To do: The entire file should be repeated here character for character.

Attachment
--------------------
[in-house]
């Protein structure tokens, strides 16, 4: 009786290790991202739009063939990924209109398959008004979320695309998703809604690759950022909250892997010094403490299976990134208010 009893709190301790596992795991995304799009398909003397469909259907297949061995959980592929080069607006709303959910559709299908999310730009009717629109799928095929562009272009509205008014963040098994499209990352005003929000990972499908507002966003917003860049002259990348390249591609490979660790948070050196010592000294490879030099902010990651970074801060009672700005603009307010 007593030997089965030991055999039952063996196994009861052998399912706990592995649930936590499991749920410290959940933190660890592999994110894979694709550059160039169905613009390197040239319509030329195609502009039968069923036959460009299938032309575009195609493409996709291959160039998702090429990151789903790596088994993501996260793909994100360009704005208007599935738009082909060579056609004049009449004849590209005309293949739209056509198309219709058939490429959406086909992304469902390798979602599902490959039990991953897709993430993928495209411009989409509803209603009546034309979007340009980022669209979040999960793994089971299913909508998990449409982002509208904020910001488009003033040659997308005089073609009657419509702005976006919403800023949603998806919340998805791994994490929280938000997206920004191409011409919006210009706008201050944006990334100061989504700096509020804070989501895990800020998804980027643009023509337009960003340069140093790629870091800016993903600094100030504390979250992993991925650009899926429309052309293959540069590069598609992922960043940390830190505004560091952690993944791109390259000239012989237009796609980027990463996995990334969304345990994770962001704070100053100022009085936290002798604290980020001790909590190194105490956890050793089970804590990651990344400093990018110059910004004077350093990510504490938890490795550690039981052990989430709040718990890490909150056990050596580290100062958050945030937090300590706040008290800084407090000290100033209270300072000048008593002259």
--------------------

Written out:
[in-house]
């Protein structure tokens, strides 16, 4: 009786290790991202739009063939990924209109398959008004979320695309998703809604690759950022909250892997010094403490299976990134208010 009893709190301790596992795991995304799009398909003397469909259907297949061995959980592929080069607006709303959910559709299908999310730009009717629109799928095929562009272009509205008014963040098994499209990352005003929000990972499908507002966003917003860049002259990348390249591609490979660790948070050196010592000294490879030099902010990651970074801060009672700005603009307010 007593030997089965030991055999039952063996196994009861052998399912706990592995649930936590499991749920410290959940933190660890592999994110894979694709550059160039169905613009390197040239319509030329195609502009039968069923036959460009299938032309575009195609493409996709291959160039998702090429990151789903790596088994993501996260793909994100360009704005208007599935738009082909060579056609004049009449004849590209005309293949739209056509198309219709058939490429959406086909992304469902390798979602599902490959039990991953897709993430993928495209411009989409509803209603009546034309979007340009980022669209979040999960793994089971299913909508998990449409982002509208904020910001488009003033040659997308005089073609009657419509702005976006919403800023949603998806919340998805791994994490929280938000997206920004191409011409919006210009706008201050944006990334100061989504700096509020804070989501895990800020998804980027643009023509337009960003340069140093790629870091800016993903600094100030504390979250992993991925650009899926429309052309293959540069590069598609992922960043940390830190505004560091952690993944791109390259000239012989237009796609980027990463996995990334969304345990994770962001704070100053100022009085936290002798604290980020001790909590190194105490956890050793089970804590990651990344400093990018110059910004004077350093990510504490938890490795550690039981052990989430709040718990890490909150056990050596580290100062958050945030937090300590706040008290800084407090000290100033209270300072000048008593002259």